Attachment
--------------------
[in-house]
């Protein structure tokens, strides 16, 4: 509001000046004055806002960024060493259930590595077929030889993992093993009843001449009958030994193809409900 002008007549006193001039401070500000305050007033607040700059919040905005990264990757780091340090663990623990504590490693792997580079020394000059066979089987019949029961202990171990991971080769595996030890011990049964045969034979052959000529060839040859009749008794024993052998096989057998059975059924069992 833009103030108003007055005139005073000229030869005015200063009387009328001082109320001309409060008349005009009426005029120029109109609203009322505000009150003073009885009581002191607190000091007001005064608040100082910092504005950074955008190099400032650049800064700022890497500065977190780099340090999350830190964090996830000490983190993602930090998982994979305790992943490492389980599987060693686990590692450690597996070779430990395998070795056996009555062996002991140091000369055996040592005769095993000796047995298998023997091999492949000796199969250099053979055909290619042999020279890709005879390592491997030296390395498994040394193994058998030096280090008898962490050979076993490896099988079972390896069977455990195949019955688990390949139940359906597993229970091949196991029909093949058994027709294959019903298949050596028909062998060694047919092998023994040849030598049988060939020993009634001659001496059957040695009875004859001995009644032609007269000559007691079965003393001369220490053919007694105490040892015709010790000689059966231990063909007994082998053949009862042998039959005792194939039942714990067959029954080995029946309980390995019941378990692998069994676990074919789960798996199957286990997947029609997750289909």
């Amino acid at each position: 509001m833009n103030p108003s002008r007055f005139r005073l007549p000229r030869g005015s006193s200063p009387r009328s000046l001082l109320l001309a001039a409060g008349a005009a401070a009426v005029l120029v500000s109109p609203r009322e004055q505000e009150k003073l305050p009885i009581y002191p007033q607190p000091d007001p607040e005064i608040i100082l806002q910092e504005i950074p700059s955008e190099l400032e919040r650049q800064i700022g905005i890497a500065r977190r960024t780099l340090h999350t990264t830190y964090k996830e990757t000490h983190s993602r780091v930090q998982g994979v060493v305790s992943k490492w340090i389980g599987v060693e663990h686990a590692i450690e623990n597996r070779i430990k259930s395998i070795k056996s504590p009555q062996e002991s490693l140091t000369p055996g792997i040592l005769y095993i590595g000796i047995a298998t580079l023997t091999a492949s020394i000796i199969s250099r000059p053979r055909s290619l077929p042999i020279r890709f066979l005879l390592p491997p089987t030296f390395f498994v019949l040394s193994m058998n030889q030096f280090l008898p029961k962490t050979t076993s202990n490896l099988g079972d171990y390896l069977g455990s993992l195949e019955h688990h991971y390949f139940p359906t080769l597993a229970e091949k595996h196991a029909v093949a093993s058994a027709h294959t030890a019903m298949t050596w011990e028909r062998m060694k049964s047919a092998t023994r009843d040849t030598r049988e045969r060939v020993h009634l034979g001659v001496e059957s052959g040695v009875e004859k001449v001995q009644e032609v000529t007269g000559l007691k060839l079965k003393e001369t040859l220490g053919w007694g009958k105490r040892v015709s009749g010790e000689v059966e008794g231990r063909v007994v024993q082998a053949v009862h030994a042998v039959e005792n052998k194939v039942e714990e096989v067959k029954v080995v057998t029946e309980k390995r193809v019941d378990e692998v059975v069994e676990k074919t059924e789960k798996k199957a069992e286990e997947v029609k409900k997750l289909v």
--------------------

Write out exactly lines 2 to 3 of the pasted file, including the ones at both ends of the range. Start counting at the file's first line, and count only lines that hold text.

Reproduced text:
């Protein structure tokens, strides 16, 4: 509001000046004055806002960024060493259930590595077929030889993992093993009843001449009958030994193809409900 002008007549006193001039401070500000305050007033607040700059919040905005990264990757780091340090663990623990504590490693792997580079020394000059066979089987019949029961202990171990991971080769595996030890011990049964045969034979052959000529060839040859009749008794024993052998096989057998059975059924069992 833009103030108003007055005139005073000229030869005015200063009387009328001082109320001309409060008349005009009426005029120029109109609203009322505000009150003073009885009581002191607190000091007001005064608040100082910092504005950074955008190099400032650049800064700022890497500065977190780099340090999350830190964090996830000490983190993602930090998982994979305790992943490492389980599987060693686990590692450690597996070779430990395998070795056996009555062996002991140091000369055996040592005769095993000796047995298998023997091999492949000796199969250099053979055909290619042999020279890709005879390592491997030296390395498994040394193994058998030096280090008898962490050979076993490896099988079972390896069977455990195949019955688990390949139940359906597993229970091949196991029909093949058994027709294959019903298949050596028909062998060694047919092998023994040849030598049988060939020993009634001659001496059957040695009875004859001995009644032609007269000559007691079965003393001369220490053919007694105490040892015709010790000689059966231990063909007994082998053949009862042998039959005792194939039942714990067959029954080995029946309980390995019941378990692998069994676990074919789960798996199957286990997947029609997750289909």
């Amino acid at each position: 509001m833009n103030p108003s002008r007055f005139r005073l007549p000229r030869g005015s006193s200063p009387r009328s000046l001082l109320l001309a001039a409060g008349a005009a401070a009426v005029l120029v500000s109109p609203r009322e004055q505000e009150k003073l305050p009885i009581y002191p007033q607190p000091d007001p607040e005064i608040i100082l806002q910092e504005i950074p700059s955008e190099l400032e919040r650049q800064i700022g905005i890497a500065r977190r960024t780099l340090h999350t990264t830190y964090k996830e990757t000490h983190s993602r780091v930090q998982g994979v060493v305790s992943k490492w340090i389980g599987v060693e663990h686990a590692i450690e623990n597996r070779i430990k259930s395998i070795k056996s504590p009555q062996e002991s490693l140091t000369p055996g792997i040592l005769y095993i590595g000796i047995a298998t580079l023997t091999a492949s020394i000796i199969s250099r000059p053979r055909s290619l077929p042999i020279r890709f066979l005879l390592p491997p089987t030296f390395f498994v019949l040394s193994m058998n030889q030096f280090l008898p029961k962490t050979t076993s202990n490896l099988g079972d171990y390896l069977g455990s993992l195949e019955h688990h991971y390949f139940p359906t080769l597993a229970e091949k595996h196991a029909v093949a093993s058994a027709h294959t030890a019903m298949t050596w011990e028909r062998m060694k049964s047919a092998t023994r009843d040849t030598r049988e045969r060939v020993h009634l034979g001659v001496e059957s052959g040695v009875e004859k001449v001995q009644e032609v000529t007269g000559l007691k060839l079965k003393e001369t040859l220490g053919w007694g009958k105490r040892v015709s009749g010790e000689v059966e008794g231990r063909v007994v024993q082998a053949v009862h030994a042998v039959e005792n052998k194939v039942e714990e096989v067959k029954v080995v057998t029946e309980k390995r193809v019941d378990e692998v059975v069994e676990k074919t059924e789960k798996k199957a069992e286990e997947v029609k409900k997750l289909v």